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Obama and Abbas to meet at White House - ASHARQ AL-AWSAT English Archive
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Palestinians rally in support of Palestinian President Mahmoud Abbas (who is pictured on the far left and far right photographs) ahead of his meeting with US President Barack Obama next week, in the West Bank town of Tubas on Sunday, March 16, 2014. Former Palestinian leader Yasser Arafat is pictured in the center photograph. (AP Photo/Mohammed Ballas)

Palestinians rally in support of Palestinian President Mahmoud Abbas (who is pictured on the far left and far right photographs) ahead of his meeting with US President Barack Obama on Monday, in the West Bank town of Tubas on March 16, 2014. (AP Photo/Mohammed Ballas)

Washington, Asharq Al-Awsat—US President Barack Obama and Palestinian President Mahmoud Abbas are scheduled to meet in Washington on Monday to discuss a number of issues related to the Palestinian–Israeli peace process.

The meeting is expected to discuss complex issues related to the “framework agreement” being prepared by the US government in the hopes that it will pave the way for a peace agreement to end the Arab–Israeli conflict.

Abbas’ visit is one of the crucial meetings in line with the efforts of US Secretary of State John Kerry to strike an Israeli–Palestinian accord before the self-imposed deadline of April 29.

Kerry is currently considering an extension of the negotiations following what is increasingly seen as the likely failure to reach a comprehensive agreement within the next five weeks.

Abbas’ visit to Washington is expected to be decisive in identifying the Palestinian position on the framework agreement. It will also be an opportunity for Abbas to consult with Obama following the latter’s meeting with Israeli Prime Minister Benjamin Netanyahu at the White House earlier this month.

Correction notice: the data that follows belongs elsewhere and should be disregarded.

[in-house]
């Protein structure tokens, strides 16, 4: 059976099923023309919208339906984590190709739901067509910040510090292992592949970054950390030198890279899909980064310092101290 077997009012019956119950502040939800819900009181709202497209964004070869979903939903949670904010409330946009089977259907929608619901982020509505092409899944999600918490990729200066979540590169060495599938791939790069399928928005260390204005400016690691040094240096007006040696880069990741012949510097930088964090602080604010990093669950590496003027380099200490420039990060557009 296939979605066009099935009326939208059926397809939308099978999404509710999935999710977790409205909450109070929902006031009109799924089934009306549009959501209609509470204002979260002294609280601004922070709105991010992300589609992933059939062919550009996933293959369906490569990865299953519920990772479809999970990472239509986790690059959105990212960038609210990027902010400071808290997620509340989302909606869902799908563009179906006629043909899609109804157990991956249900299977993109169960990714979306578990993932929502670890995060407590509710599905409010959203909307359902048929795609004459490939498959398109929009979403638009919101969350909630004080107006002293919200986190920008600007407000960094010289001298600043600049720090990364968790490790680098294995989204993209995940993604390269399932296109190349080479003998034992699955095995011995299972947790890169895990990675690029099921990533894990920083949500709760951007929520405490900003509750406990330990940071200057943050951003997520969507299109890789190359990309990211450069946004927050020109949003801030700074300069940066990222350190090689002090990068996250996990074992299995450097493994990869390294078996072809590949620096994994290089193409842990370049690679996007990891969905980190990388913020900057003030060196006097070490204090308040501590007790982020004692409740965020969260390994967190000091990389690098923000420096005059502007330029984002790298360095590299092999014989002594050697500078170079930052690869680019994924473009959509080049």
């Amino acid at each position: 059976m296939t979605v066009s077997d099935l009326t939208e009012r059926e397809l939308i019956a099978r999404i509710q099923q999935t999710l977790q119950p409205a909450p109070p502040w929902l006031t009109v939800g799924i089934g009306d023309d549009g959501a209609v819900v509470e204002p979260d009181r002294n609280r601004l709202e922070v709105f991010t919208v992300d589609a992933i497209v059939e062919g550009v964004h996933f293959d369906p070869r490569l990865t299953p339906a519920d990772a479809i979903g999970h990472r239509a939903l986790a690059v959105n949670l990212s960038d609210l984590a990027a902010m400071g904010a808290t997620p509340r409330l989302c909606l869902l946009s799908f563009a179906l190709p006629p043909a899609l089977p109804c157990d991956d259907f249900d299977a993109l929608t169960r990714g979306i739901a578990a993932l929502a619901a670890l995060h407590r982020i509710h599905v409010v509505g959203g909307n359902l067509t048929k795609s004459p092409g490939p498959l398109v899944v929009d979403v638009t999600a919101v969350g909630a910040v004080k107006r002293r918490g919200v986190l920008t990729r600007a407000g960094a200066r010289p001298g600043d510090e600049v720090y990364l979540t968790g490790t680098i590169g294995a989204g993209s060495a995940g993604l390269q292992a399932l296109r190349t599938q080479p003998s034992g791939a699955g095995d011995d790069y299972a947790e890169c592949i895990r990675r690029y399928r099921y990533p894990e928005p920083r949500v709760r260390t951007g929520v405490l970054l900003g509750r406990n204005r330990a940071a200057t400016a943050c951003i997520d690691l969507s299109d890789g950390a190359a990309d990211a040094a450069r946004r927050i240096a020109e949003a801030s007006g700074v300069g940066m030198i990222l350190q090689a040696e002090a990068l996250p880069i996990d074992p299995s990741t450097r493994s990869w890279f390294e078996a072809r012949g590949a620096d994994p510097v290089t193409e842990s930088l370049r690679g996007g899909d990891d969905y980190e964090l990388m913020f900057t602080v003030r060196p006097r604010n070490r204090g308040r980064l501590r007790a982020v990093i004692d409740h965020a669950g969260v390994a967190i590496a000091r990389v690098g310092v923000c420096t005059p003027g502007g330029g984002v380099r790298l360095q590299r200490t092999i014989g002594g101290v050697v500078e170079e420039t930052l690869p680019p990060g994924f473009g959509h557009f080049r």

Prior to the Abbas’s visit, the White House issued a statement which said: “The President looks forward to reviewing with President Abbas the progress in the Israeli–Palestinian negotiations. They will also discuss our continuing effort to work cooperatively to strengthen the institutions that can support the establishment of a Palestinian state.”

US officials involved in the negotiations refused to comment on their progress, with Kerry saying from the outset that he was the only person authorized to discuss the issue, in a bid to prevent details leaking out and endangering the talks.

One of the sensitive issues the framework agreement reportedly seeks to address is the recognition of Israel’s national identity as a Jewish state. Palestinian negotiators say they will not accept such a move, while American officials continue to search for a formula acceptable to both sides.

Other fundamental issues such as the issue of Palestinian refugees and their right of return, the security situation of the Jordan Valley, and the issue of possible exchanges of territory, are still under discussion.

The shape of the framework agreement has yet to be decided. There are expectations in Washington that the agreement may not be in the form of a written public document, but a “series of principles” agreed upon by both sides.

There are also ongoing efforts by the Obama administration to lower the expectations in regards to the agreement, likely in response to fears that failure to produce a comprehensive document will lead to the whole process being written off.

Nonetheless, Asharq Al-Awsat has learnt that key American officials remain determined to push the process forwards, including Kerry himself, who remains intent on continuing with the negotiations, and is expected to find a way to keep both parties at the table even if the first stage results were very limited.

Also, the US Special Envoy for the Israel–Palestinian talks, Martin Indyk, has continued to study a number of elements during this period to support the course of the negotiations, including preparing the climate for both Palestinian and Israeli people to accept inevitable concessions to achieve peace, in addition to communicating with Arab and international public opinion to support the political approach despite the unpopularity of the American proposals for both sides.

Following Abbas’ visit to Washington, there are other important dates which will indicate the possibility of the continuation of the negotiations, including the release of the fourth group of Palestinian detainees from Israeli prisons at the end of this month. While Israel is trying to withdraw from the obligation to release some of the 104 prisoners it previously announced it would free, Abbas continues to insist on their release to continue negotiating.

Arab sources linked to the peace process say that the release of the prisoners is a fundamental issue for Abbas to agree to continue the negotiations, which will be confirmed by the US administration.

Abbas is also expected to reject any Israeli efforts to deploy Israeli forces in the Jordan Valley as part of any agreement. American officials are believed to be exploring proposals for joint Israeli–Palestinian and international forces during a transitional period as a compromise.